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Illustration of methods that integrate the structure and logic of regulatory interactions. (a) A hypothetical signal transduction network and Boolean model corresponding to it. The Boolean update rules that are not completely determined by the network are indicated next to the relevant nodes. (b) The expanded representation of the network, which includes three complementary nodes, indicated by prepending the node name by ∼, and two composite nodes, indicated by small black filled circles. (c) The stable motifs of the expanded network in the case of a sustained input signal (SI = 1). The first stable motif corresponds to the state 11101 (in the order I, A, B, C, O), while the second stable motif corresponds to the state 11011.
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State transition graphs corresponding to the Boolean model presented in Figure . The symbols correspond to the states of the system, indicated in the order A, B, C, thus 000 represents SA = 0, SB = 0, and SC = 0. A directed edge between two states indicates the possibility of transition from the first state to the second by updating the nodes in the manner specified by the updating scheme. An edge that starts and ends at the same state (a loop) indicates that the state does not change during update. (a) The state transition graph corresponding to synchronous update, when all nodes are updated simultaneously. The two states that have loops are the fixed points of the system. (b) The state transition graph corresponding to updating one node at a time. While several states have loops, indicating that at least one of the nodes does not change state during its update, only the states that have no outgoing edges are fixed points of the system.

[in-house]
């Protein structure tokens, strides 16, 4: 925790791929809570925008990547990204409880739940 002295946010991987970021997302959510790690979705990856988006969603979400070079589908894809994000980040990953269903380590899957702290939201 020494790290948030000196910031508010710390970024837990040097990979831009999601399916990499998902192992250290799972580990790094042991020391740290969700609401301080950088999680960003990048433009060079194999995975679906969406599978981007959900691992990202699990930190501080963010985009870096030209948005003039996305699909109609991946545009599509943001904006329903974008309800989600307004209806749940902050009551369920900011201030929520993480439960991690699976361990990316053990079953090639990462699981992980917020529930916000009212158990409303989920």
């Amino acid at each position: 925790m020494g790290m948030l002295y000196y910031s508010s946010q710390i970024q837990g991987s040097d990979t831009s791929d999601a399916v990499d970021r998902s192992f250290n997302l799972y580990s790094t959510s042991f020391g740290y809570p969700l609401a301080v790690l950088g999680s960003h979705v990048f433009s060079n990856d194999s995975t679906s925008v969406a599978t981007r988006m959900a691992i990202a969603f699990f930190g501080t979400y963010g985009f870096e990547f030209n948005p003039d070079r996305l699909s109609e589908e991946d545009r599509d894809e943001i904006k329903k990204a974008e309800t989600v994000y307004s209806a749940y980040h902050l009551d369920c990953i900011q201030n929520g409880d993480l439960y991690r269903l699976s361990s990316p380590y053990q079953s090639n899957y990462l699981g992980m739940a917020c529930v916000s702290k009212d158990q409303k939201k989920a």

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Illustration of the main steps of constructing a Boolean dynamic model of a biomolecular interaction network. The directed edges among steps indicate the order in which they may be tackled. The dashed edges mark complementary analysis that is currently not routinely undertaken but we expect will be increasingly used.
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A simple Boolean network model. (a) The directed network associated with the Boolean model. The edges with arrows represent positive effects. Note that the network does not uniquely determine the Boolean updating function for node B. (b) The Boolean updating functions in the model. Note that the network can also support an alternative updating function, BB = SA AND SC. (c) The truth tables of the Boolean updating functions given in (b).
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Biological Mechanisms > Cell Signaling
Analytical and Computational Methods > Dynamical Methods
Models of Systems Properties and Processes > Mechanistic Models

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In the Spotlight

Jens Nielsen

Jens Nielsen
is a Professor in the Department of Biology and Biological Engineering at Chalmers University of Technology in Göteborg, Sweden. His research focus is on systems biology of metabolism. The yeast Saccharomyces cerevisiae is the lab’s key organism for experimental research, but they also work with Aspergilli oryzae.